U.S. CitiesCity-Data Forum Index
Go Back   City-Data Forum > U.S. Forums > North Carolina > Raleigh, Durham, Chapel Hill, Cary
Raleigh, Durham, Chapel Hill, Cary The Triangle Area
Please register to participate in our discussions with 2 million other members - it's free and quick! Some forums can only be seen by registered members. After you create your account, you'll be able to customize options and access all our 15,000 new posts/day with fewer ads.
View detailed profile (Advanced) or search
site with Google Custom Search

Search Forums  (Advanced)
Closed Thread Start New Thread
Old 05-15-2008, 09:01 AM
1,054 posts, read 3,100,187 times
Reputation: 173


...to the non-smoker?
Florida has banned smoking, so I can't even remember what it's like to go into a bowling alley, restaurant, etc. and smell cigarettes.
No offense to the smoker, I'm just curious how noticeable it is.
I'm picturing smoking everywhere, and opening doors to huge areas of smoke (of course I'm being dramatic LOL).
Rate this post positively

Old 05-15-2008, 09:08 AM
3,306 posts, read 7,346,132 times
Reputation: 3761
Yes, very.

We were eating in a "non-smoking" section of a restaurant at lunch this week that was basically worthless. Heavy cigarette smoke rolling out of the smoking section.

More and more places are going non-smoking, which is nice. It was almost unheard of 20 years ago.
Rate this post positively
Old 05-15-2008, 09:09 AM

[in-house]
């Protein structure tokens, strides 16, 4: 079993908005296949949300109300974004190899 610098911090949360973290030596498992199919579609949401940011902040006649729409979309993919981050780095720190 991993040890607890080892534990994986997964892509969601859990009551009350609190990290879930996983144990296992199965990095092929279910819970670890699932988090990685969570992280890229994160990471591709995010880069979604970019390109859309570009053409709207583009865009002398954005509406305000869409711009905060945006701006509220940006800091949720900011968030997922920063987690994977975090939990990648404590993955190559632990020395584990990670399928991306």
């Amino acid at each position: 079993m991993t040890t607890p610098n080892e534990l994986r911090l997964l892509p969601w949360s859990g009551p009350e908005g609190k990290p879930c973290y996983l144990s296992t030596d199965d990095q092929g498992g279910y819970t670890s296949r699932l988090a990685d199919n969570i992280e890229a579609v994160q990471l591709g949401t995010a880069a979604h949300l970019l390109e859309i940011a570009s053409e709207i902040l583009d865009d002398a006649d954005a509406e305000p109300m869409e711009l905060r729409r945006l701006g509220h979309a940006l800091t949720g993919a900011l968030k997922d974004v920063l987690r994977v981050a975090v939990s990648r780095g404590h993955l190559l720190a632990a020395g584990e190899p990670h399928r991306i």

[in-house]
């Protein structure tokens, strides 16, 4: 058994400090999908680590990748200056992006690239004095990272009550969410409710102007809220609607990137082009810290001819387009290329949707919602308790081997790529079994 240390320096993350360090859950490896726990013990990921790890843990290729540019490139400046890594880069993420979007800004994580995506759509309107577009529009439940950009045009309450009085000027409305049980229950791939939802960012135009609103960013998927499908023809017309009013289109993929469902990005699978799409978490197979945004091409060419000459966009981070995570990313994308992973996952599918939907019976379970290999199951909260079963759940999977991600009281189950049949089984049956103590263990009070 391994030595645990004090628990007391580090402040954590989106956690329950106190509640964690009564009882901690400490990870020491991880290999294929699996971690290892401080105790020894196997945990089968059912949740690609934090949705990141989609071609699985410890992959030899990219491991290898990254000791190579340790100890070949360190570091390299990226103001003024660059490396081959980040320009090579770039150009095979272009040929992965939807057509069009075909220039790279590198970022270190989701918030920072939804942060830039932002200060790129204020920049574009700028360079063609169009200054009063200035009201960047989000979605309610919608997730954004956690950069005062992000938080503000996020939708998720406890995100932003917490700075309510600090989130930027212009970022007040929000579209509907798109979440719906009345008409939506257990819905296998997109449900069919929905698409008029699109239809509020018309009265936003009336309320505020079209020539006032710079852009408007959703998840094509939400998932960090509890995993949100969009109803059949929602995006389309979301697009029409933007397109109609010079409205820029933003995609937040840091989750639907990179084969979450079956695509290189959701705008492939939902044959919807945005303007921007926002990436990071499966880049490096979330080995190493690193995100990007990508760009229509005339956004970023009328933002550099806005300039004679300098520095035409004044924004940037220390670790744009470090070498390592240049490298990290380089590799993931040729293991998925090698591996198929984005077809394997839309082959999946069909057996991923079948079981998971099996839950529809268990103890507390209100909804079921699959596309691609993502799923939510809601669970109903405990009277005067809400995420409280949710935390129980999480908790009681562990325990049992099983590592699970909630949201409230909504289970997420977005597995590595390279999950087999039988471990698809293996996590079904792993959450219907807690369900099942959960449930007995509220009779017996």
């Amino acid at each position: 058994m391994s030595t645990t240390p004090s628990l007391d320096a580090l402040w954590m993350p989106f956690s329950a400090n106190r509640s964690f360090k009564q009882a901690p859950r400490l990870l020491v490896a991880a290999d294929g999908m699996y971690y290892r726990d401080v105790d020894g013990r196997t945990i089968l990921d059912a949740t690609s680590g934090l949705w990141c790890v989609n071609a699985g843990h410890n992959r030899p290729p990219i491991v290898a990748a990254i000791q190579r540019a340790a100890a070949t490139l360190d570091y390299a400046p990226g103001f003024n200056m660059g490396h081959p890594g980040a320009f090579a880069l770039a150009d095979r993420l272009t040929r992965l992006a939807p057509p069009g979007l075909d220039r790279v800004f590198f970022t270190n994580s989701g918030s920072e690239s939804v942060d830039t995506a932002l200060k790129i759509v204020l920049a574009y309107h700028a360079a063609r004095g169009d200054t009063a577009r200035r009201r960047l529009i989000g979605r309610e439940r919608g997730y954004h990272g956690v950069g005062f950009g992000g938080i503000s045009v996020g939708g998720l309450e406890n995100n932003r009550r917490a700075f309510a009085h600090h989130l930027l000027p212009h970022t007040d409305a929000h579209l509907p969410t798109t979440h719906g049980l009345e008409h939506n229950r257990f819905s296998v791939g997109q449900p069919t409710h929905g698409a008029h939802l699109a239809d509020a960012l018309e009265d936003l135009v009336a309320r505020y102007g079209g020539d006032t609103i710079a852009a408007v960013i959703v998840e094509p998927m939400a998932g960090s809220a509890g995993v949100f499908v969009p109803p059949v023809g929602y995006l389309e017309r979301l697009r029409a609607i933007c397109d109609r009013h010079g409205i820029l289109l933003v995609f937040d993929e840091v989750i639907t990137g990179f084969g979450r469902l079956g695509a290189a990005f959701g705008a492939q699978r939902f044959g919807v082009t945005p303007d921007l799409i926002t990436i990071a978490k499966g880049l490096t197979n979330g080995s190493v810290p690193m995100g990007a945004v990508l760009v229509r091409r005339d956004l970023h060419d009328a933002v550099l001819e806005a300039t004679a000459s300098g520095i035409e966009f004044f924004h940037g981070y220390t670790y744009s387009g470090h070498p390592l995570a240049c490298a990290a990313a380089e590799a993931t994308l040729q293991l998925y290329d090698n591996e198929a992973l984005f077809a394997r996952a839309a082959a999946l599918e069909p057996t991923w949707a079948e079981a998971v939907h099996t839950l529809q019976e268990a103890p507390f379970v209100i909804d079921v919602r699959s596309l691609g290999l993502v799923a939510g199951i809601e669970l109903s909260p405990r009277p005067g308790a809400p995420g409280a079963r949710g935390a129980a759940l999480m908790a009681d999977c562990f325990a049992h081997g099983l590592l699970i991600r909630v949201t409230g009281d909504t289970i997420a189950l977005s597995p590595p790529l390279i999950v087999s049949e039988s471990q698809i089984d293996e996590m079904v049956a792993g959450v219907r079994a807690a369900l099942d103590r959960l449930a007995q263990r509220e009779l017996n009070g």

Location: Durham, NC
1,364 posts, read 5,834,842 times
Reputation: 764
It's VERY noticeable....not oppressively so, but being from CA, the very first time I walked into a NC restaurant it hit me (not the smoke, the realization) OH, they allow smoking here - you cant get away from the smell.

It's been a while since I had to answer "smoking or non" upon arriving for dinner.
Rate this post positively
Old 05-15-2008, 09:13 AM
Location: NC
3,247 posts, read 8,184,178 times
Reputation: 2893
I'm from Virginia so it's pretty much the same here as there, but you would be suprised how much smoke you can get in a non-smoking section. There have been times however where we sat in a smoking section or at the bar and no one was smoking at all in the whole place. I would say it depends on the restaurant, bar, etc. and whether or not you have more smokers there when you visit.
Rate this post positively
Old 05-15-2008, 09:19 AM
Location: Piedmont NC
4,596 posts, read 11,088,215 times
Reputation: 9169
Default MOST definitely

My husband and I both used to smoke, so I can address the issue from both sides.

As a smoker, I felt just as worthy of the right to smoke, as nonsmokers do to not having to be around the habit. However, all these years later, and with what we know now about the dangers and risks of smoking, and the ramifications of second-hand smoke, I think the rights/requests/however-you-want-to-look at it, take precedence over the smokers'.

I KNEW I wanted to quit when I was smoking and found my own smell offensive. My closet reeked, and I was sorely reminded every time I cleaned a window in my home, or the car, of what damage I was doing to my lungs.

What I don't understand are the sheer numbers of young people -- HS and college aged -- who choose to smoke, with all of the information available to them. Otherwise intelligent young people making such a stupid choice. Our own daughter came home from college her sophomore year, smoking. I was never so disappointed. She has since quit, but now our former exchange student, who stays with us during intercession on campus, has picked up the habit, and in three to four months' time, is what I would classify as a 'heavy smoker.'

What is the deal with these kids?

I've been smoke-free since 1986, my husband since the early 90s. We both find it very offensive, if not downright stupid, now, but do try to be mindful that it is a truly addictive habit, even moreso for some, who in spite of their best efforts just haven't been successful quitting.